The scenario of the New Zealand immigration is useful in explaining socialization involving people of diverse backgrounds. It is evident that all communities wish to practice their cultural practices without interference. However, for the people of different backgrounds to exist together peacefully, it is essential to focus on socialization rather than individual cultural traditions (Butcher, Spoonley & Trin, 2006). The inability of the local born New Zealanders to accept immigrants can be based on the need to preserve community interests. Socialization brings people of different backgrounds together, therefore, helping each other improve their well-being as well as promoting economic growth. From the issues addressed in the article, it is evident that socialization is essential in enhancing development. The integration of Pakeha in New Zealand brought various benefits to the local-born. The Pakeha also helped the local-born improve their welfare as well as the living standards. After the acknowledgment of Chinese New Zealanders identity, both China and New Zealand began registering positive economic growth (Ip & Pang, 2005). The articles are significant to prove that racial discrimination as an enemy of development. The reports present events which occur in our daily lives and also from the family. The fact that people of same backgrounds have a particular cultural setting which they are set to observe explains why it might be challenging to accept diversity. However, embracing diversity and socialization opens various opportunities which significantly benefits the involved parties.

Conclusion

Racial discrimination has been a global area of concern for a significant period of time. This has been facilitated by development of negative attitude towards people of different race. Racial discrimination was witnessed in New Zealand against Chinese who were immigrants and Maori who were natives. Initially, the situation was worse but as time progressed it kept on improving. The immigrants were later accepted as part of New Zealanders as time progressed. Diversity should be acknowledged as it facilitates national development as well as peaceful coexistence of people. The current growth and development of modern technology has made globe exist as one small village indicating that there is urgent need to embrace socialization. It is the high time that the existing stereotypes and norms concerning particular communities are abolished and embracing diversity. This will make earth a better place to live apart from enhance economic growth.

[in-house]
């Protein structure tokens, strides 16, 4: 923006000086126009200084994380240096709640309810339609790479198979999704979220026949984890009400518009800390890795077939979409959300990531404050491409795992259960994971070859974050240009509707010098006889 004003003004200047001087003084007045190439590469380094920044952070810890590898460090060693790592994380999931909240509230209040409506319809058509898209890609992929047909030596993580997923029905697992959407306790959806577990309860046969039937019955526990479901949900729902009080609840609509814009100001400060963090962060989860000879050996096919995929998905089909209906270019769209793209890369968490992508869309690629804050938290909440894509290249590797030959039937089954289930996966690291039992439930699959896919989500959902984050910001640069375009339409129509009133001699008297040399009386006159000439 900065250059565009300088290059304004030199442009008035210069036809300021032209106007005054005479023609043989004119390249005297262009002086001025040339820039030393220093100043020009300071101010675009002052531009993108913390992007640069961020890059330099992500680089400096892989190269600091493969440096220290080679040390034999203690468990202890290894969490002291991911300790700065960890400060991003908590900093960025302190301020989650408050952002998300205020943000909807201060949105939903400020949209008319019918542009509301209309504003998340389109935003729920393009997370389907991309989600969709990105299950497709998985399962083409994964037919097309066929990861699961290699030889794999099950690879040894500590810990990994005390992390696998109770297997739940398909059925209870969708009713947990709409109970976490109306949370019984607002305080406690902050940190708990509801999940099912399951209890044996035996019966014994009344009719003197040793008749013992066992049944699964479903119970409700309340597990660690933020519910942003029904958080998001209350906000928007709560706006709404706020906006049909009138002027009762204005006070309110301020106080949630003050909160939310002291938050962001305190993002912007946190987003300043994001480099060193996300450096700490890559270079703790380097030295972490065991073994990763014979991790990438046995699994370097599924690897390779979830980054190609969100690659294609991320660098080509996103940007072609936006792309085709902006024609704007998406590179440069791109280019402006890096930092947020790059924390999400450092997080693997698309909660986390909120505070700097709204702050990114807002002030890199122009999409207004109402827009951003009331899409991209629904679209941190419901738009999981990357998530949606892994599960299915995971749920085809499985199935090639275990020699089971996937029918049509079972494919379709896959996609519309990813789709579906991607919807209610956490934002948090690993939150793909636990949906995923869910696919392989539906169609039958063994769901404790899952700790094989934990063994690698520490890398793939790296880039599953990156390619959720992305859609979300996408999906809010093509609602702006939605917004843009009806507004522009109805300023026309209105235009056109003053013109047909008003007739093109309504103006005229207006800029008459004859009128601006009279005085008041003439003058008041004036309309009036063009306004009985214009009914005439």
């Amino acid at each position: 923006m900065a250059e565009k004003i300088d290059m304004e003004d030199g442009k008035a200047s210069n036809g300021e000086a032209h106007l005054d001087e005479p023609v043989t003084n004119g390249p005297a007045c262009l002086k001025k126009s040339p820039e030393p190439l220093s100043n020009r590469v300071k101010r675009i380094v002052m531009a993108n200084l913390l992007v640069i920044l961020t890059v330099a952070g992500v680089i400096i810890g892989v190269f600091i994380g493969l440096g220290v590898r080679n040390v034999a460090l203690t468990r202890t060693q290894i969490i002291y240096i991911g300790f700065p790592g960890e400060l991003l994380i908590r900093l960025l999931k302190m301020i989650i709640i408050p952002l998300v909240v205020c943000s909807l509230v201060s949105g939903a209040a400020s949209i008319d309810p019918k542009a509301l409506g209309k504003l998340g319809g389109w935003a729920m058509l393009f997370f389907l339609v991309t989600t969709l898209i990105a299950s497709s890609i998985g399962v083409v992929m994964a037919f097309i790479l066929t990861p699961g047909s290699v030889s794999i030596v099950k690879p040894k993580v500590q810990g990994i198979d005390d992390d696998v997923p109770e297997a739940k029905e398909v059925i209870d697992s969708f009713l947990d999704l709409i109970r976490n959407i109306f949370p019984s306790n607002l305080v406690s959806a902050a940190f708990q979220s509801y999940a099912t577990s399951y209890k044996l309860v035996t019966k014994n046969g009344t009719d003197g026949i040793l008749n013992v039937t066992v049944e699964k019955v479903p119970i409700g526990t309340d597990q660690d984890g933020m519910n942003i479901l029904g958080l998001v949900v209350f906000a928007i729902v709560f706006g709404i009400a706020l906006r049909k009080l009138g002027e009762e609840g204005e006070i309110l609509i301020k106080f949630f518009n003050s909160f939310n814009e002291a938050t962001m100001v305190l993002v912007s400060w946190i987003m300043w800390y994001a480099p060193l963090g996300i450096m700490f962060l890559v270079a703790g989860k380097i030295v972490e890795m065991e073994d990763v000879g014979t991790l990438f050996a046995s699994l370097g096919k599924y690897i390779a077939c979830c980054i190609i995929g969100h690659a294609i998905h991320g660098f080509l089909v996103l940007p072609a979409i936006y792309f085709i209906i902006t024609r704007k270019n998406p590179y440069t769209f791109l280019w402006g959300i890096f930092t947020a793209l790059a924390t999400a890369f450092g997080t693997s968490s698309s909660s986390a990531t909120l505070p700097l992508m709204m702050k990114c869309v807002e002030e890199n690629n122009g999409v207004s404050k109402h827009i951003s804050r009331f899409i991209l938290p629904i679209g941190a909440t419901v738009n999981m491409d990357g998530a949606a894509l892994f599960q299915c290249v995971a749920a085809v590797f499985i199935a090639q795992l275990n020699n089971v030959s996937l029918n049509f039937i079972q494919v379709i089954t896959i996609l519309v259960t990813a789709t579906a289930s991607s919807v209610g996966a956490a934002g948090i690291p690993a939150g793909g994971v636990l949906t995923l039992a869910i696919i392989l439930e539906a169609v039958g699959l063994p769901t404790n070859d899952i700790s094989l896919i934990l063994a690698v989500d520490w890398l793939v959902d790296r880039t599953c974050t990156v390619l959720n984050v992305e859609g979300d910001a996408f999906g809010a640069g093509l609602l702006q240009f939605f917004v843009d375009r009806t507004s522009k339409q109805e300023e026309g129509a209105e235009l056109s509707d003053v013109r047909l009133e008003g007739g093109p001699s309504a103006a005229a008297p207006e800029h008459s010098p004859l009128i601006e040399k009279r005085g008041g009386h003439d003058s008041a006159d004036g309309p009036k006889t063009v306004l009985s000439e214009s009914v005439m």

References

Berghan, G., Came, H., Coupe, N., Doole, C., Fay, J., McCreanor, T., & Simpson, T. (2017). Te Tiriti o Waitangi-based practice in health promotion. STIR.

Butcher, A., Spoonley, P., & Trlin, A. D. (2006). Being accepted: The experience of discrimination and social exclusion by immigrants and refugees in New Zealand. Auckland: New Settlers Programme, Massey University.

Ip, M., & Pang, D. (2005). New Zealand Chinese identity: Sojourners, model minority and multiple identities. New Zealand identities: Departures and destinations, 174-190.

Jamie W., (2014). “ACT Speech to Waikato Conference: Race has no Place in Law,” Scoop, July 29. Accessed October 15 2014.

Marriott, L., & Sim, D. (2015). Indicators of inequality for Maori and Pacific people. Journal of New Zealand Studies, (20), 24.

Matthewman, S. (2017). P?keh? Ethnicity: The Politics of White Privilege. A Land of Milk and Honey? Making Sense of Aotearoa New Zealand.

Shambaugh, D., & Shambaugh, D. L. (Eds.). (2005). Power shift: China and Asia’s new dynamics. Univ of California Press.

Sibley, C. G., Liu, J. H., & Khan, S. S. (2010). Implicit representations of ethnicity and nationhood in New Zealand: A function of symbolic or resource?specific policy attitudes?. Analyses of Social Issues and Public Policy, 10(1), 23-46.

Cite This Work

To export a reference to this article please select a referencing stye below:

My Assignment Help. (2020). Ethnicity And Race In New Zealand: An Analysis. Retrieved from https://myassignmenthelp.com/free-samples/soc-224-issues-in-migration.

"Ethnicity And Race In New Zealand: An Analysis." My Assignment Help, 2020, https://myassignmenthelp.com/free-samples/soc-224-issues-in-migration.

My Assignment Help (2020) Ethnicity And Race In New Zealand: An Analysis [Online]. Available from: https://myassignmenthelp.com/free-samples/soc-224-issues-in-migration
[Accessed 18 July 2024].

My Assignment Help. 'Ethnicity And Race In New Zealand: An Analysis' (My Assignment Help, 2020) <https://myassignmenthelp.com/free-samples/soc-224-issues-in-migration> accessed 18 July 2024.

My Assignment Help. Ethnicity And Race In New Zealand: An Analysis [Internet]. My Assignment Help. 2020 [cited 18 July 2024]. Available from: https://myassignmenthelp.com/free-samples/soc-224-issues-in-migration.

Get instant help from 5000+ experts for
question

Writing: Get your essay and assignment written from scratch by PhD expert

Rewriting: Paraphrase or rewrite your friend's essay with similar meaning at reduced cost

Editing: Proofread your work by experts and improve grade at Lowest cost

loader
250 words
Phone no. Missing!

Enter phone no. to receive critical updates and urgent messages !

Attach file

Error goes here

Files Missing!

Please upload all relevant files for quick & complete assistance.

Plagiarism checker
Verify originality of an essay
essay
Generate unique essays in a jiffy
Plagiarism checker
Cite sources with ease
support
Whatsapp
callback
sales
sales chat
Whatsapp
callback
sales chat
close